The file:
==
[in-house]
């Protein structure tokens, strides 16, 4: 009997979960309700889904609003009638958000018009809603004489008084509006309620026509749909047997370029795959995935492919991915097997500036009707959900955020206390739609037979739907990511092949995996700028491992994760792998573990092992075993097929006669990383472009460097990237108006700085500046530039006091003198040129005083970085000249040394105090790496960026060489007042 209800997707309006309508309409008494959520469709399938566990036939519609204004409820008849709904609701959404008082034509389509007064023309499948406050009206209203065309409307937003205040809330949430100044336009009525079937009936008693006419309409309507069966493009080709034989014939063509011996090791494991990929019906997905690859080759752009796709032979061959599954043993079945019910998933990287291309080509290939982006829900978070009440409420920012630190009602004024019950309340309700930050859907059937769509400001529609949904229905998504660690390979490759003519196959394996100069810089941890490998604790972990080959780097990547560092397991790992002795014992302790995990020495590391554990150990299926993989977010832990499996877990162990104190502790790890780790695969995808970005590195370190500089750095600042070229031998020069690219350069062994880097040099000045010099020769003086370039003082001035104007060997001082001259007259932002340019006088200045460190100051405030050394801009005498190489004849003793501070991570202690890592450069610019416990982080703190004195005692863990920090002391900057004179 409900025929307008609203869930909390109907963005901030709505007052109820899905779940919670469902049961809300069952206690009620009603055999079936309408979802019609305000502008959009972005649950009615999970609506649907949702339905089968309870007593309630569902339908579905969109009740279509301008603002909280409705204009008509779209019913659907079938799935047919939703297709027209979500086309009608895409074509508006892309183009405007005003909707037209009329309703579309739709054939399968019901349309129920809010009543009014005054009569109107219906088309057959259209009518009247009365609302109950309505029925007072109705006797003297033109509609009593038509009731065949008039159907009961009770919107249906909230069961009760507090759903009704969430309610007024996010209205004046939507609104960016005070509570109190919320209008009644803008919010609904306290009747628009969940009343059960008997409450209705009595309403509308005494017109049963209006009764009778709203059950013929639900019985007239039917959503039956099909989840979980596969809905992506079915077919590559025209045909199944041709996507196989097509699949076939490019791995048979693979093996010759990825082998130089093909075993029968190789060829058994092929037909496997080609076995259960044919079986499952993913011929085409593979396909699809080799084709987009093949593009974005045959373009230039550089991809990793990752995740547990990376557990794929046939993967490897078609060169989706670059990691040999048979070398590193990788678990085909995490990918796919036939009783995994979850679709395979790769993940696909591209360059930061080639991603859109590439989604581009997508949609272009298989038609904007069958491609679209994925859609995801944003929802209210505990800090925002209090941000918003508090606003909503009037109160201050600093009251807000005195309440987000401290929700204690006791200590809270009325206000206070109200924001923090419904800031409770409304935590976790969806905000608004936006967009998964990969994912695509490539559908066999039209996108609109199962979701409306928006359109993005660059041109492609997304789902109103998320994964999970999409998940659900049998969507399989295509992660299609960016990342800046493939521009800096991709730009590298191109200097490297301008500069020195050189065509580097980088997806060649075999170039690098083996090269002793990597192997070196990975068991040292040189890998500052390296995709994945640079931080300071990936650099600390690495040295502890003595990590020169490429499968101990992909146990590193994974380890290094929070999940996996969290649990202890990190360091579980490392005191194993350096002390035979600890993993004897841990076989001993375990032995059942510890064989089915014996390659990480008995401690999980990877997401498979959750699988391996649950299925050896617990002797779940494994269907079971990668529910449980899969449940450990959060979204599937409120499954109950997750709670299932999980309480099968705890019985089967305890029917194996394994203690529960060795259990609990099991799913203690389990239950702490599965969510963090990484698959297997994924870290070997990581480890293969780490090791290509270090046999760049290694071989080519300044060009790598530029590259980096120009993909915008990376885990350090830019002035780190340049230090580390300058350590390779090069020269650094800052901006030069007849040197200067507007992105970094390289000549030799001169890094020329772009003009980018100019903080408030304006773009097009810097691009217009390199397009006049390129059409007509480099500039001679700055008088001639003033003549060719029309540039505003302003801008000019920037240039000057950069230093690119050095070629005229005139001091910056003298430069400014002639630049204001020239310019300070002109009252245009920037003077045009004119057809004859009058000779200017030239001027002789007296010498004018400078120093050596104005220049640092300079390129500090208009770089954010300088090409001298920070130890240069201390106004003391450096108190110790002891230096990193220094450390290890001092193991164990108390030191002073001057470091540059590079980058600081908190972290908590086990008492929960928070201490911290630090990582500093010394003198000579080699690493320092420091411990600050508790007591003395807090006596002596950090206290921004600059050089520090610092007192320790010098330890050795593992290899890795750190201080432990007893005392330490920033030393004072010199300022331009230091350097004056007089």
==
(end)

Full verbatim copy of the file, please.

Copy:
[in-house]
């Protein structure tokens, strides 16, 4: 009997979960309700889904609003009638958000018009809603004489008084509006309620026509749909047997370029795959995935492919991915097997500036009707959900955020206390739609037979739907990511092949995996700028491992994760792998573990092992075993097929006669990383472009460097990237108006700085500046530039006091003198040129005083970085000249040394105090790496960026060489007042 209800997707309006309508309409008494959520469709399938566990036939519609204004409820008849709904609701959404008082034509389509007064023309499948406050009206209203065309409307937003205040809330949430100044336009009525079937009936008693006419309409309507069966493009080709034989014939063509011996090791494991990929019906997905690859080759752009796709032979061959599954043993079945019910998933990287291309080509290939982006829900978070009440409420920012630190009602004024019950309340309700930050859907059937769509400001529609949904229905998504660690390979490759003519196959394996100069810089941890490998604790972990080959780097990547560092397991790992002795014992302790995990020495590391554990150990299926993989977010832990499996877990162990104190502790790890780790695969995808970005590195370190500089750095600042070229031998020069690219350069062994880097040099000045010099020769003086370039003082001035104007060997001082001259007259932002340019006088200045460190100051405030050394801009005498190489004849003793501070991570202690890592450069610019416990982080703190004195005692863990920090002391900057004179 409900025929307008609203869930909390109907963005901030709505007052109820899905779940919670469902049961809300069952206690009620009603055999079936309408979802019609305000502008959009972005649950009615999970609506649907949702339905089968309870007593309630569902339908579905969109009740279509301008603002909280409705204009008509779209019913659907079938799935047919939703297709027209979500086309009608895409074509508006892309183009405007005003909707037209009329309703579309739709054939399968019901349309129920809010009543009014005054009569109107219906088309057959259209009518009247009365609302109950309505029925007072109705006797003297033109509609009593038509009731065949008039159907009961009770919107249906909230069961009760507090759903009704969430309610007024996010209205004046939507609104960016005070509570109190919320209008009644803008919010609904306290009747628009969940009343059960008997409450209705009595309403509308005494017109049963209006009764009778709203059950013929639900019985007239039917959503039956099909989840979980596969809905992506079915077919590559025209045909199944041709996507196989097509699949076939490019791995048979693979093996010759990825082998130089093909075993029968190789060829058994092929037909496997080609076995259960044919079986499952993913011929085409593979396909699809080799084709987009093949593009974005045959373009230039550089991809990793990752995740547990990376557990794929046939993967490897078609060169989706670059990691040999048979070398590193990788678990085909995490990918796919036939009783995994979850679709395979790769993940696909591209360059930061080639991603859109590439989604581009997508949609272009298989038609904007069958491609679209994925859609995801944003929802209210505990800090925002209090941000918003508090606003909503009037109160201050600093009251807000005195309440987000401290929700204690006791200590809270009325206000206070109200924001923090419904800031409770409304935590976790969806905000608004936006967009998964990969994912695509490539559908066999039209996108609109199962979701409306928006359109993005660059041109492609997304789902109103998320994964999970999409998940659900049998969507399989295509992660299609960016990342800046493939521009800096991709730009590298191109200097490297301008500069020195050189065509580097980088997806060649075999170039690098083996090269002793990597192997070196990975068991040292040189890998500052390296995709994945640079931080300071990936650099600390690495040295502890003595990590020169490429499968101990992909146990590193994974380890290094929070999940996996969290649990202890990190360091579980490392005191194993350096002390035979600890993993004897841990076989001993375990032995059942510890064989089915014996390659990480008995401690999980990877997401498979959750699988391996649950299925050896617990002797779940494994269907079971990668529910449980899969449940450990959060979204599937409120499954109950997750709670299932999980309480099968705890019985089967305890029917194996394994203690529960060795259990609990099991799913203690389990239950702490599965969510963090990484698959297997994924870290070997990581480890293969780490090791290509270090046999760049290694071989080519300044060009790598530029590259980096120009993909915008990376885990350090830019002035780190340049230090580390300058350590390779090069020269650094800052901006030069007849040197200067507007992105970094390289000549030799001169890094020329772009003009980018100019903080408030304006773009097009810097691009217009390199397009006049390129059409007509480099500039001679700055008088001639003033003549060719029309540039505003302003801008000019920037240039000057950069230093690119050095070629005229005139001091910056003298430069400014002639630049204001020239310019300070002109009252245009920037003077045009004119057809004859009058000779200017030239001027002789007296010498004018400078120093050596104005220049640092300079390129500090208009770089954010300088090409001298920070130890240069201390106004003391450096108190110790002891230096990193220094450390290890001092193991164990108390030191002073001057470091540059590079980058600081908190972290908590086990008492929960928070201490911290630090990582500093010394003198000579080699690493320092420091411990600050508790007591003395807090006596002596950090206290921004600059050089520090610092007192320790010098330890050795593992290899890795750190201080432990007893005392330490920033030393004072010199300022331009230091350097004056007089």